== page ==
By Chelsea Ybanez
The state legislature is reviewing a bill that would prohibit capturing and breeding orcas for entertainment purposes.
California assemblyman Richard Bloom introduced the bill after the documentary Blackfish was released.
The 2012 film criticizes treatment of orcas by SeaWorld, where trainer Dawn Brancheau was killed by one in Florida in 2010.
SeaWorld San Diego has four orcas that were captured from the wild. The orca is the largest member of the dolphin family.
“These beautiful creatures are much too large and intelligent to be confined in small, concrete pens for their entire lives,” Bloom said.
A spokesperson for SeaWorld questioned the validity of the bill. The park, which celebrates its 50th anniversary this year, hired lobbyists to gain supporters and lessen the chances of it passing.
Mayor Kevin Faulconer said he fears the bill will affect the city’s economy because SeaWorld “[draws] thousands of tourists to San Diego.”
In addition, the company pays a $14 million lease and employs more than 4,000 people during its popular summer months.
Despite the documentary, SeaWorld made $1.46 billion in revenue in 2013. In the past three years, $70 million has been used to care for the orcas and maintain state-of-the-art tanks.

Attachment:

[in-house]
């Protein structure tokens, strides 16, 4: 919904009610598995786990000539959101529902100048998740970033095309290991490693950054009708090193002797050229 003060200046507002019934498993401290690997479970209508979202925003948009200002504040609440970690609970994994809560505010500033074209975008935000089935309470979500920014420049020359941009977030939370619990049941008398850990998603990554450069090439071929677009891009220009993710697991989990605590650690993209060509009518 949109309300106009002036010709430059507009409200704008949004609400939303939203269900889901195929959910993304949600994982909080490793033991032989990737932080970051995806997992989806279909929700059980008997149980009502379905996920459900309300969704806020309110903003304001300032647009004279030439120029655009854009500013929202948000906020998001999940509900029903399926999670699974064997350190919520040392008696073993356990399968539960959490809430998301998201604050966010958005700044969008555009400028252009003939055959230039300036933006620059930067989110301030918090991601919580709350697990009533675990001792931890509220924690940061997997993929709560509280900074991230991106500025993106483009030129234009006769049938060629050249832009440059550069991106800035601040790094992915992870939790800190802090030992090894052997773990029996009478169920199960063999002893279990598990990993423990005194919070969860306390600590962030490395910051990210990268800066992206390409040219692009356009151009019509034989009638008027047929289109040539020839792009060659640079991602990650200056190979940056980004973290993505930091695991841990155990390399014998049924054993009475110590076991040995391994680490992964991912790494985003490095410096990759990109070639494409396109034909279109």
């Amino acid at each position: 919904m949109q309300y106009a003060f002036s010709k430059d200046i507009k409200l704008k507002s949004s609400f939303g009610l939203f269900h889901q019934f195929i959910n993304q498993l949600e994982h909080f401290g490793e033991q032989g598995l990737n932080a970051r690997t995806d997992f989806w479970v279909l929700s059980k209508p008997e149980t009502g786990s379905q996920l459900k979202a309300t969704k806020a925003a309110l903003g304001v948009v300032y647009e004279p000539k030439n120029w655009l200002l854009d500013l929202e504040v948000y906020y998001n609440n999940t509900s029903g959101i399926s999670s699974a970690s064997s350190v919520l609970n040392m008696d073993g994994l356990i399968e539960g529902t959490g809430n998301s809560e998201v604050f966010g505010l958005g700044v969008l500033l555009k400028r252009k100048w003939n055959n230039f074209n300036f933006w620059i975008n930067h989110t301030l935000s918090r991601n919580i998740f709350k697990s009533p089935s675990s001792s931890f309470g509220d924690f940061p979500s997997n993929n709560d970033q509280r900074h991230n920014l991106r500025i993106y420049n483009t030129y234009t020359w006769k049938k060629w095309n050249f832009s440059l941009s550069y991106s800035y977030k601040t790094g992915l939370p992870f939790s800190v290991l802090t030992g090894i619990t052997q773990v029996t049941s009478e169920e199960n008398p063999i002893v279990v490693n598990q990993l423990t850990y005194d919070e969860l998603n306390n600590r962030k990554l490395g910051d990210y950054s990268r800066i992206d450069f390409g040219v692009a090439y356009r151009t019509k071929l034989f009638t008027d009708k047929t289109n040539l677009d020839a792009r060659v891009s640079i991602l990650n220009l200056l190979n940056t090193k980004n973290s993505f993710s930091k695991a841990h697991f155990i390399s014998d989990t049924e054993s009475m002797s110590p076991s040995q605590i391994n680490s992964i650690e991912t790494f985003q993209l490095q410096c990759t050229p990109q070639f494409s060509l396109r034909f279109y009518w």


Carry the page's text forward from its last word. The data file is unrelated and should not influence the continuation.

But there are still 54 orcas in captivity around the world, where unfamiliar noises, daily routines and limited space can lead to aggression.
There have been more than 100 incidents of attacks on trainers in marine parks since 1967.
SeaWorld alone has more than 30 reported incidents, two that resulted in death.
To ensure safety, trainers now have restricted contact with orcas.
Close proximity does allow scientists to research the endangered species.
SeaWorld has published over 30 studies about orca metabolism, vocalization and life history, all contributing to protecting them in the wild.